Auto Shoppers Beware-Rule of 78 vs Simple Interest

The Rule of 78 is a practice by the automobile lending industry which tricks the borrower into receiving a lower rebate when the car loan is paid ahead of schedule or before the end of the term of the loan. This rule is also known as the sum-of-the-year’s digit method, factoring 1 through 12, representing the number of months in a year.

Consumers in installment loans must be aware of the two basic types of auto loans, simple interest loans or the APR method and the pre-computed loans where the Rule of 78 is generally applied.

When you sign on a contract based on the pre-computed loan, you are then obligating yourself to pay back the loan with its principal and the total amount of the interest that will accrue during the entire term of the loan even if you pay the loan ahead of schedule. Why is that? You may ask. The answer is, the interest is computed in advance as lenders normally collects 3/4 of the interest in the first half of the term of the loan.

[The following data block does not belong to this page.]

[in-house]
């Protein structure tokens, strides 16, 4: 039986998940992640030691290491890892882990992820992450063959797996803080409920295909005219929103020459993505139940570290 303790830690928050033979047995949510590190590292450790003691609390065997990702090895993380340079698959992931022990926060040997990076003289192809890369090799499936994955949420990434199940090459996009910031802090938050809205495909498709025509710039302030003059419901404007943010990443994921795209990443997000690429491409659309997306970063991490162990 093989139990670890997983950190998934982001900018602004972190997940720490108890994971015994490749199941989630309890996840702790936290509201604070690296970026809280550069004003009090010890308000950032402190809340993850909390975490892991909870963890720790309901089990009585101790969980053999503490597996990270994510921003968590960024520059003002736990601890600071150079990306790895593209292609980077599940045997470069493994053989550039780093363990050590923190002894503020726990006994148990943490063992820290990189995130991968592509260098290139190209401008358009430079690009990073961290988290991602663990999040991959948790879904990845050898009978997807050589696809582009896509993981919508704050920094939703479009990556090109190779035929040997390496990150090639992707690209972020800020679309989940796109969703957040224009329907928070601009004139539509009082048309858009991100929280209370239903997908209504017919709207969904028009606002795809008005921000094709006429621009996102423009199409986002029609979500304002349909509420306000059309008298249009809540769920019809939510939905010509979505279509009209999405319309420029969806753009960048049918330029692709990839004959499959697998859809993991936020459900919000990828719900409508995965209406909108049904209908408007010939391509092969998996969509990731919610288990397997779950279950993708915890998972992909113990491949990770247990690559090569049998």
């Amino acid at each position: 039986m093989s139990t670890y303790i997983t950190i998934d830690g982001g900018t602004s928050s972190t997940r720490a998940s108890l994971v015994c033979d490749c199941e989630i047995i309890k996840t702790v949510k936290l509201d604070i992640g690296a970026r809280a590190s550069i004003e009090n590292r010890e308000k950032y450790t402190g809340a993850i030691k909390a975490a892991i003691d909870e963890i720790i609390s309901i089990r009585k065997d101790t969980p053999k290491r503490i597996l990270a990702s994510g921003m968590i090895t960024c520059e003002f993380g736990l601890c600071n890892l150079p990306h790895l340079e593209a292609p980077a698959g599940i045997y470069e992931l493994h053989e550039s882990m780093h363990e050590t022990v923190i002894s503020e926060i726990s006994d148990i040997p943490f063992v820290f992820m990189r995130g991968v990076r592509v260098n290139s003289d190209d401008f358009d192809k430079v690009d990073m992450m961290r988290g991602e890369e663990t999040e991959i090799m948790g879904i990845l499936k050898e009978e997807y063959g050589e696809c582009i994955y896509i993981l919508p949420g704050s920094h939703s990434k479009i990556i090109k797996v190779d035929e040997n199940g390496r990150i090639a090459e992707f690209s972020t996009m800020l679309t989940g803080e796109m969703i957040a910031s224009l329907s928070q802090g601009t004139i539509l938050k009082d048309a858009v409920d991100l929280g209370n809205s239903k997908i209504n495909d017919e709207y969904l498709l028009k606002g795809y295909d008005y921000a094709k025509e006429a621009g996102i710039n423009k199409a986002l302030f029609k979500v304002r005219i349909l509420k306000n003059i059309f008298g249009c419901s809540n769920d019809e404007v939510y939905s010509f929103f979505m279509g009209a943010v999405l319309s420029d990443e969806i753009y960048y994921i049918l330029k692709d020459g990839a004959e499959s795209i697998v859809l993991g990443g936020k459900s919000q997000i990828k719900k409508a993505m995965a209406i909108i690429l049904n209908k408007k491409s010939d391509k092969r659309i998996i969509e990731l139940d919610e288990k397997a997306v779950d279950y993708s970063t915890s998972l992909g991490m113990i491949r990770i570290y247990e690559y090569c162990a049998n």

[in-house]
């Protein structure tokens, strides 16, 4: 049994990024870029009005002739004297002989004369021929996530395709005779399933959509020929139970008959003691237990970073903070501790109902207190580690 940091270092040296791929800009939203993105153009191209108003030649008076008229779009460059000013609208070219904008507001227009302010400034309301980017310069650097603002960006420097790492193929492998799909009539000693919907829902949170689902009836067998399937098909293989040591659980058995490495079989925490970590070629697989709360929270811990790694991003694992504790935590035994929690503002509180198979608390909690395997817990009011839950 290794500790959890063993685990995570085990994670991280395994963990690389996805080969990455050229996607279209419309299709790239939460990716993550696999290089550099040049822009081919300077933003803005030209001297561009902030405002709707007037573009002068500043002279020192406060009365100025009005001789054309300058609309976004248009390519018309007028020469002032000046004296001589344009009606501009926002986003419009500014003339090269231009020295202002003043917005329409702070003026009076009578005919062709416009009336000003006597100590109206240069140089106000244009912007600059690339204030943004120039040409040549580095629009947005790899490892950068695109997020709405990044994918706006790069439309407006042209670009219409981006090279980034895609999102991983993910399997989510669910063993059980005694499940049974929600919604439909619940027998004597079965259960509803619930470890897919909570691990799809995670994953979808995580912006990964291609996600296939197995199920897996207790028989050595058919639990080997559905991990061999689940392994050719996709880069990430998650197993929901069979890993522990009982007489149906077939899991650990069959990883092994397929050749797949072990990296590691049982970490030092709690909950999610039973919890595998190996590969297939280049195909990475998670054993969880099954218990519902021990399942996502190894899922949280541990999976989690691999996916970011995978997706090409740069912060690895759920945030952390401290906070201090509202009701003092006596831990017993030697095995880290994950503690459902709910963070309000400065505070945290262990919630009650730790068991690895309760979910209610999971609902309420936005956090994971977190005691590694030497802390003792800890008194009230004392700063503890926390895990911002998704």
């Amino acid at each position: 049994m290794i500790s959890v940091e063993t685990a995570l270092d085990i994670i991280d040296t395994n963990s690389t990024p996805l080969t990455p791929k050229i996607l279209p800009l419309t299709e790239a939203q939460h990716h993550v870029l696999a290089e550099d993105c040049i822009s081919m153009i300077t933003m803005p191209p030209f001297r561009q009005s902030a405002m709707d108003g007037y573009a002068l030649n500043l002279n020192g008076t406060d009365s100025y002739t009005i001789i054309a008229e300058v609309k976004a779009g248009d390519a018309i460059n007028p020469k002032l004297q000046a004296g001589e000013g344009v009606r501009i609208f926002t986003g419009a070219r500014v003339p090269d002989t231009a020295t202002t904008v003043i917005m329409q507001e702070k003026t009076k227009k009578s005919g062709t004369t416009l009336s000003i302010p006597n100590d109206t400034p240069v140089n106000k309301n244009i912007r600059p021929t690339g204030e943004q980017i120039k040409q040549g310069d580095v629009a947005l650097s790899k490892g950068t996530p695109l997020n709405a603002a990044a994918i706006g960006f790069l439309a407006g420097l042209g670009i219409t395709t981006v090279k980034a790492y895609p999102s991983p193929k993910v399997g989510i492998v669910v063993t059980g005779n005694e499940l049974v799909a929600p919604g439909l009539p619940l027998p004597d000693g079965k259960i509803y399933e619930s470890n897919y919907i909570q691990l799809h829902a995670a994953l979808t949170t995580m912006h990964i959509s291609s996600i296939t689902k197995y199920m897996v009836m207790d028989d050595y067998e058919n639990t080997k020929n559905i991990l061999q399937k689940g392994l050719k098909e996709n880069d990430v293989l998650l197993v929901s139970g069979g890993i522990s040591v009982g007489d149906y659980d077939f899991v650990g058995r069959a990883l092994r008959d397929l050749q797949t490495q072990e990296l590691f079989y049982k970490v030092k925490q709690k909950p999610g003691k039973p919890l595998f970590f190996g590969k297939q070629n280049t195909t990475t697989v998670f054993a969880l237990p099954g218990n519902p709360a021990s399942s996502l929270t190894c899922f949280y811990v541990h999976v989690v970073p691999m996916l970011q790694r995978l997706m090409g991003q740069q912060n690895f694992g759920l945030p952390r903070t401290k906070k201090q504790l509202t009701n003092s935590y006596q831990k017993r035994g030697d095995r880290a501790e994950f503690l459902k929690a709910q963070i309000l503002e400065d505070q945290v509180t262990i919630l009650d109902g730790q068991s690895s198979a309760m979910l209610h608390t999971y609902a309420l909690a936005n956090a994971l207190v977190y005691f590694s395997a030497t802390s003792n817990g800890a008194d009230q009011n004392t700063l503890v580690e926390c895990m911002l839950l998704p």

On the other hand, with simple interest loan or the APR method, you are only being charged on the interest that is accruing each day which is based on the outstanding balance you owe. Clearly, simple interest is a much better and fairer deal for the consumer because there are no prepayment penalties if you repay your loan ahead of schedule.

My take on this, know what you are signing. Ask a lot of questions.before you sign on the dotted line. That contract is binding the moment you accept the terms.

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